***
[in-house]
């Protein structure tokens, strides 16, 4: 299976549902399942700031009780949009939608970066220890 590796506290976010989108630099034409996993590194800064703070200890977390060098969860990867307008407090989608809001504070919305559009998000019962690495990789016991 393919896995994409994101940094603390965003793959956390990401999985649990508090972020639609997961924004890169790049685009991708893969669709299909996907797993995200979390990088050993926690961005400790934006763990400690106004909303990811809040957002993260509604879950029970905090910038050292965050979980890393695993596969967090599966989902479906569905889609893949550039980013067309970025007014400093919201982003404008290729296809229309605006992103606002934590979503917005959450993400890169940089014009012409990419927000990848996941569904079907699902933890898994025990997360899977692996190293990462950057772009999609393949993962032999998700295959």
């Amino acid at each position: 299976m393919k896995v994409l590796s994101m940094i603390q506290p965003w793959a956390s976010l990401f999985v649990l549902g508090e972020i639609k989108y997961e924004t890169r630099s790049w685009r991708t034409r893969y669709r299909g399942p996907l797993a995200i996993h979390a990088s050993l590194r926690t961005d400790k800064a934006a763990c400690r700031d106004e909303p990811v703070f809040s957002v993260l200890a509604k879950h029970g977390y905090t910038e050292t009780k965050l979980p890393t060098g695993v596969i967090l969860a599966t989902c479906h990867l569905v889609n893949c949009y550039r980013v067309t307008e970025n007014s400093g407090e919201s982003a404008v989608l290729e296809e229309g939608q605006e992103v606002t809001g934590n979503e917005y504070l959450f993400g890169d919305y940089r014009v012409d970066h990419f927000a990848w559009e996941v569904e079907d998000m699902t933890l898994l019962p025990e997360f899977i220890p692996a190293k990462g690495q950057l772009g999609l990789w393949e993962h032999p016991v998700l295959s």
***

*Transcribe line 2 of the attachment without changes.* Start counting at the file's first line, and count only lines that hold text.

């Protein structure tokens, strides 16, 4: 299976549902399942700031009780949009939608970066220890 590796506290976010989108630099034409996993590194800064703070200890977390060098969860990867307008407090989608809001504070919305559009998000019962690495990789016991 393919896995994409994101940094603390965003793959956390990401999985649990508090972020639609997961924004890169790049685009991708893969669709299909996907797993995200979390990088050993926690961005400790934006763990400690106004909303990811809040957002993260509604879950029970905090910038050292965050979980890393695993596969967090599966989902479906569905889609893949550039980013067309970025007014400093919201982003404008290729296809229309605006992103606002934590979503917005959450993400890169940089014009012409990419927000990848996941569904079907699902933890898994025990997360899977692996190293990462950057772009999609393949993962032999998700295959």